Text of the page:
too-familiar phrase dubs architecture as "frozen music", and it's hard to resist viewing this delightful eyecatcher, a blend of festive gaiety and happy-go-lucky oompah band pomposity set to brick and stone and steel, as the most "musical" building at the Canadian National Exhibition. Little wonder, then, that it has endured in our consciousness as the Music Building, even though it only really served that purpose from 1968 to 1984--a small, waning fragment of its long history.
              In fact, the edifice was built (for $45,000) in 1907 as the Railway (or Railways) Building, one of fifteen pre-World War I Exhibition buildings designed by George W. Gouinlock, whose master plan for the CNE grounds transformed the dusty fall-fair atmosphere of the Toronto Industrial Exhibition into a work of public art, a stately Edwardian tableau of classical buildings within a landscaped setting. (The remaining Gouinlock buildings, now nationally recognized for their historic importance, are commemorated by a plaque in front of his Press Building, just to the west of the Music Building.)
             The familiar image of Gouinlock's CNE is set by the extant Horticultural and Government Buildings--palatially sprawling edifices with a plethora of Classical detail concealing vast steel-roofed halls, the offspring of the 1893 World's Columbian Exhibition at Chicago or the 1900 World Exposition at Paris. The Music Building differs from that model in its compact scale, its unusual plan and flamboyance; more genuinely a "pavilion", a self-conscious landmark. Essentially, it consisted of a connected trio of domed octagons--each of which was to serve one of Canada's major railways--adorned in brick and stone Edwardian Baroque detail without, and roofed by modern steel trusses within. With its triple-domed silhouette, its shields and balustrades and finials, it was the most extrovertedly "Baroque" of Gouinlock's CNE buildings; it even had an exotic undercurrent that seemed to hint at the far-off lands that were then being conquered and "civilized" by the spread of rail. And yet the volumetric plan of three octagonal vessels foreshadow a future age of exposition buildings assembled out of modular parts--an age which came to pass at Montreal's Expo 67 and Vancouver's Expo 86, as well as in Eberhard Zeidler's Ontario Place. Few if any of these modular successors, though, could match Gouinlock's playfully spiky little toy for visual delight.

ntil road vanquished rail for good after World War II, the building proudly served Canada's railways and related travel and transport interests (such as steamships); then in the 50s it became the Hydro Building--not altogether dissimilar in its focus upon modernity and "conquering the land"--and a number of other purposes before settling in its dotage as the Music Building. Originally it composed part of an eclectic village-like ensemble of smaller Exhibition buildings (most by Gouinlock), including the Administration (now Press) Building, which could almost pass for a pre-Confederation district courthouse; the Police and Fire Station (still extant, across from the Music Building), a mix of Italianate and Arts & Crafts not unrelated to the stations being built across Toronto at the time; classical templar forms for the Art Gallery and Graphic Arts & Photography; and a rustic parks-pavilion-like Dairy which, in the early 1920s, became the "original" Music Building and Amphitheatre. Much of this (including the Dairy/Music Amphitheatre) was swept away in the mid-50s for the Queen Elizabeth Building; the current Music Building survived, but its uncomfortable cheek-by-jowl positioning (in its turn obstructed the loading area for the Queen Elizabeth Theatre) seemed to seal its long-term fate as an obsolete bottleneck, whose unusual silhouette made it impractical for current open-plan exhibiting trends. Time and again for over 3 decades, threats of demolition arose--for loading docks, for transportation improvements, for Molson Indy bleachers. Even the advent of music festivals in the 60s and 70s (which were often overshadowed by the rock acts playing the Grandstand) couldn't halt the decline, and the Music Building was condemned and closed in 1985--and nearly destroyed by fire on August 26 1987, in the middle of that year's Exhibition.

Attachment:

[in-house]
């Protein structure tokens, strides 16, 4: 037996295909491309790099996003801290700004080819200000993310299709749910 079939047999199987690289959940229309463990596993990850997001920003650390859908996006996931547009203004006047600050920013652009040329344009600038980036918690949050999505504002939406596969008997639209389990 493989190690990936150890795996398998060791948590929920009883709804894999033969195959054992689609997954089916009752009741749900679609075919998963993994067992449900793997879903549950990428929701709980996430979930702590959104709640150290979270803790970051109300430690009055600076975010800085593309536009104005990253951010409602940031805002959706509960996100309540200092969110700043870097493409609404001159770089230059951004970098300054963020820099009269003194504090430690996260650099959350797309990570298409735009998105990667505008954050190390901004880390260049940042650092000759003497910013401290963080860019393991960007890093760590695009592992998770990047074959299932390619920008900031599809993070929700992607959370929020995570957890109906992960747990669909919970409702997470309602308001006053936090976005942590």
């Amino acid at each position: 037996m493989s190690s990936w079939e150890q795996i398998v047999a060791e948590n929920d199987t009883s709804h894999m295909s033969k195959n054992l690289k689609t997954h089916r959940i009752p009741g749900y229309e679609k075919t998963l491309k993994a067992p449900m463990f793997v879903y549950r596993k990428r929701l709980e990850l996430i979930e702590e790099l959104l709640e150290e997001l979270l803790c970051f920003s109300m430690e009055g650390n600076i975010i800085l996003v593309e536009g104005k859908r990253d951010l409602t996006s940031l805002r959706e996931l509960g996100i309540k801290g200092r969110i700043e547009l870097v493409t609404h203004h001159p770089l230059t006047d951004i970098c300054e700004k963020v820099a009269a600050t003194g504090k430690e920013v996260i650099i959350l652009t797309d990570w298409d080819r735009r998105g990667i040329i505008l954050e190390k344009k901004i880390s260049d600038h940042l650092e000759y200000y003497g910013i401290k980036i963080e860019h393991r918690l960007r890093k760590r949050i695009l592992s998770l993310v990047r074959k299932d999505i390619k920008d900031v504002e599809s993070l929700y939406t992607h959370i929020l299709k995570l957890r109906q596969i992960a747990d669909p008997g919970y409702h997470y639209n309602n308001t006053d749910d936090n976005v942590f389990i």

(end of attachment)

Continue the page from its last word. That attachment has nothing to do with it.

Rather than dooming the building, though, the closure and fire seemed to galvanize sentiment for retaining and restoring the Music Building. A campaign to restore the building as a Music Hall Of Fame and rehearsal space had already been spearheaded by Sam "The Record Man" Sniderman, and following plenty of political bullet-dodging and $1.8 million raised, a basic restoration was carried out in 1990-91. While it's sad that Sniderman's vision of a musical locus for the Exhibition grounds was never fully carried out, it also affirms the newfound legitimacy of Canada's musical heritage; a project like Metronome's centre for Canadian music, in a sense ambitiously springs from the visionary kernel planted here in the 1980s, when certain people in high places scoffed at the notion of a Hall Of Fame celebrating Canadian music. And in the meantime, thanks to the power of that original vision, this wonderful, singing little gem, built for the railways and forever immortalized as the Music Building, has been saved for posterity--perhaps someday to fulfill, as intended, some semblance of its saviours' musical dreams...



photo: omni (2001)

see also:

At the CNE Archives with Marc Weisblott

Gouinlock's CNE

the dud, the rad and the thugly: Pavilion Architecture Resource Centre

 

omni forum